Well, after having had the opportunity to play Borderlands for a couple of weeks now, it's time to actually post my thoughts on a game that I have been looking forward to for literally years. Does it deliver? I got burned earlier on this year with Prototype, similarly a game I had been following for an extended period of time that I got a lot of my friends interested in and hoped would be the Second Coming. It wasn't, and I have to admit at this point that I haven't even finished it yet (I'm about 3/4 of the way through the game still), it's that good. Does Borderlands suffer from the same fate?
It does not.
Borderlands is a great game. You can see the love and enthusiasm crafted into every model, every quest, every gunshot, every effect. This is not a hastily-cobbled-together game that the developer tossed out the front door, this is instead about as polished and damn addictive game as you can get for something in this genre. I've already posted that you will either love or hate the art style. From everything I had read about the game, from reviews on other sites to comments on the Steam forums and comments on the Gearbox forums it would seem that a lot more people, if not the overwhelming majority, love the almost cel-shaded art style. It makes the game instantly recognizable (creating brand identity) and gives them a look which is simply not available anywhere else right now. Borderlands could have just been Generic Sci-Fi Shooter #274 and while a distinctive art style will not prevent this genericness it does certainly help it to stand out from the pack.
Other than the graphics though, what else are we looking at here? The campaign story is fairly light and the ultimate resolution is disjointed and does not really give you the payoff you were expecting. Maybe the guy who worked on the story and plot side of things at Gearbox had a 2-day week or something. Either way, the story, particularly its conclusion, could have been developed better. Let's be honest though, most people are going to be playing the game for a) the promised "bazillions of guns" and b) the combat. How do these deliver? The answer: very well.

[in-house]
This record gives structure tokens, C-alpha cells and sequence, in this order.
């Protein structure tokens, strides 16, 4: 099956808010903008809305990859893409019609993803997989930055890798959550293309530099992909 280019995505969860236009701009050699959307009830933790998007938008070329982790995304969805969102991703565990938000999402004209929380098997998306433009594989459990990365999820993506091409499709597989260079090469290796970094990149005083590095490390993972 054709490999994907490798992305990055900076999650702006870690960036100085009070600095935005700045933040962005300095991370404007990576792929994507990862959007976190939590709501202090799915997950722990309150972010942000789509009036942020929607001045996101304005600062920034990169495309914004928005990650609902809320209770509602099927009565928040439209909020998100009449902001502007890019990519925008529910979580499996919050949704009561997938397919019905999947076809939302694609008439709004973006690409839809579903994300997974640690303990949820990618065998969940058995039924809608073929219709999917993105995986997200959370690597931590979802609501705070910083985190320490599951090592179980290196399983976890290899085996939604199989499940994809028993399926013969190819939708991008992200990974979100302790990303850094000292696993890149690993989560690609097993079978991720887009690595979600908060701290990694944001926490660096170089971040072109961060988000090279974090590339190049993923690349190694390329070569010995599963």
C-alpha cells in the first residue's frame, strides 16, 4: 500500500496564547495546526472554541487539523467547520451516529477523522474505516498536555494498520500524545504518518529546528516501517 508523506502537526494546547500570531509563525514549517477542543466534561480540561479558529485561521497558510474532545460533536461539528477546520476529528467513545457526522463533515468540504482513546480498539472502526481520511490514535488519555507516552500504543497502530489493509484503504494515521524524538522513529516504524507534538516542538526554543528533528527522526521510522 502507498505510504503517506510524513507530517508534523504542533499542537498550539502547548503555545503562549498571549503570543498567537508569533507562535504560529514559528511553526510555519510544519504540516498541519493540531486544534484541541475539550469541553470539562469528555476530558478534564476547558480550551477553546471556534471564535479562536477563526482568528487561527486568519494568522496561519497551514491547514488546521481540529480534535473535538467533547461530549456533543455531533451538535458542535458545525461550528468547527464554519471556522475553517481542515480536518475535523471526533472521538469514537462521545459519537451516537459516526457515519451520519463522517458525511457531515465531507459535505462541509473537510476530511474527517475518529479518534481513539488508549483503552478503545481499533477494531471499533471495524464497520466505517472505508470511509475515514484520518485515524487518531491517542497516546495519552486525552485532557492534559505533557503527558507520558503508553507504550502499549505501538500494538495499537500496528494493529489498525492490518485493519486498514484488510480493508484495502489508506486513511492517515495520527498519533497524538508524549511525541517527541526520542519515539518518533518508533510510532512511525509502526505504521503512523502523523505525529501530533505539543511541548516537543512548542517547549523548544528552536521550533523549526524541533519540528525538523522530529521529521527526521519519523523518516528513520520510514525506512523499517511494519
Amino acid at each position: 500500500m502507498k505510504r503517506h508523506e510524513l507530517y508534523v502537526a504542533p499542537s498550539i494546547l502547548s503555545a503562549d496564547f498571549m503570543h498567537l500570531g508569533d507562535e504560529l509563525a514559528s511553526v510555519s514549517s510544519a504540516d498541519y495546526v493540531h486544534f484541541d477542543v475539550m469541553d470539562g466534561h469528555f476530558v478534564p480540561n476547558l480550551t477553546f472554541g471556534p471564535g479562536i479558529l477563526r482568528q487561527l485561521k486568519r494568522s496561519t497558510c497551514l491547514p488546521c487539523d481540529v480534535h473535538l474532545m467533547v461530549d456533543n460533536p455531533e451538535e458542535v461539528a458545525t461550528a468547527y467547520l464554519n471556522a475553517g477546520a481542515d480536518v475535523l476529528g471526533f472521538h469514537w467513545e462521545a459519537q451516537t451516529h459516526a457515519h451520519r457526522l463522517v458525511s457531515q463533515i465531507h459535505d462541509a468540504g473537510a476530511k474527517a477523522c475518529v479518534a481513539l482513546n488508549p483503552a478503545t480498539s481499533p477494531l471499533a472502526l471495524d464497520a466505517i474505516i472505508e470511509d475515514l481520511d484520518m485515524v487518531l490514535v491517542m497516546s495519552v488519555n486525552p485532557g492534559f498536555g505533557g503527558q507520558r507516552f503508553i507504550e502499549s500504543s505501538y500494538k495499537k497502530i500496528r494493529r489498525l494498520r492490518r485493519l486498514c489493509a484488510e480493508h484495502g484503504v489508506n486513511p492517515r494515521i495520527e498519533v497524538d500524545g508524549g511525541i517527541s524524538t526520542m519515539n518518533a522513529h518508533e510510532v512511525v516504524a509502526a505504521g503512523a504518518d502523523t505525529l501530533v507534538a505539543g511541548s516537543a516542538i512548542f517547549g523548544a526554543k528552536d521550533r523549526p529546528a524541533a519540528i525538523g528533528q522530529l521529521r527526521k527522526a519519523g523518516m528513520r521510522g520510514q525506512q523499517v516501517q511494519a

Judging by a couple of people's best guesses there are approximately 17,000,000 guns available in Borderlands, so you will literally never see them all no matter how many times you play the game. This does add a lot of replay value even after you have finished the main campaign story, there is always the allure that the next weapons chest you find could contain that gun of your dreams (in my case as a Siren I'll be looking for a nice SMG please). Of course it probably won't, but you can always dream. Speaking of loot, it is colour-coded (a la WoW) so that you can easily see what's worth picking up and using or what is going to be vendor fodder. It goes White - Green - Blue - Purple - Yellow - Light Orange - Dark Orange. The "rarer" a certain piece of loot is, the higher on the colour scale it will be.
Ok so loot is taken care of, but what about the combat? Simply put - it delivers. There are four unique character classes: Lilith the Siren (the closest thing to a caster in Borderlands, her special ability is to "Phasewalk" becoming invisible, being able to run extremely fast and creating an AoE shock blast at the beginning and end of her ability), Mordecai the Hunter (the sniper class, his special ability is to release Bloodwing, his bird pet, to attack enemies at range), Roland the Soldier (the all-around class, his special ability is to deploy a turret which attacks enemies and draws enemy fire) and finally Brick (the tank, he has a large amount of health and his special ability, Berserking, gives him high melee damage and also lets him regen health while doing it.)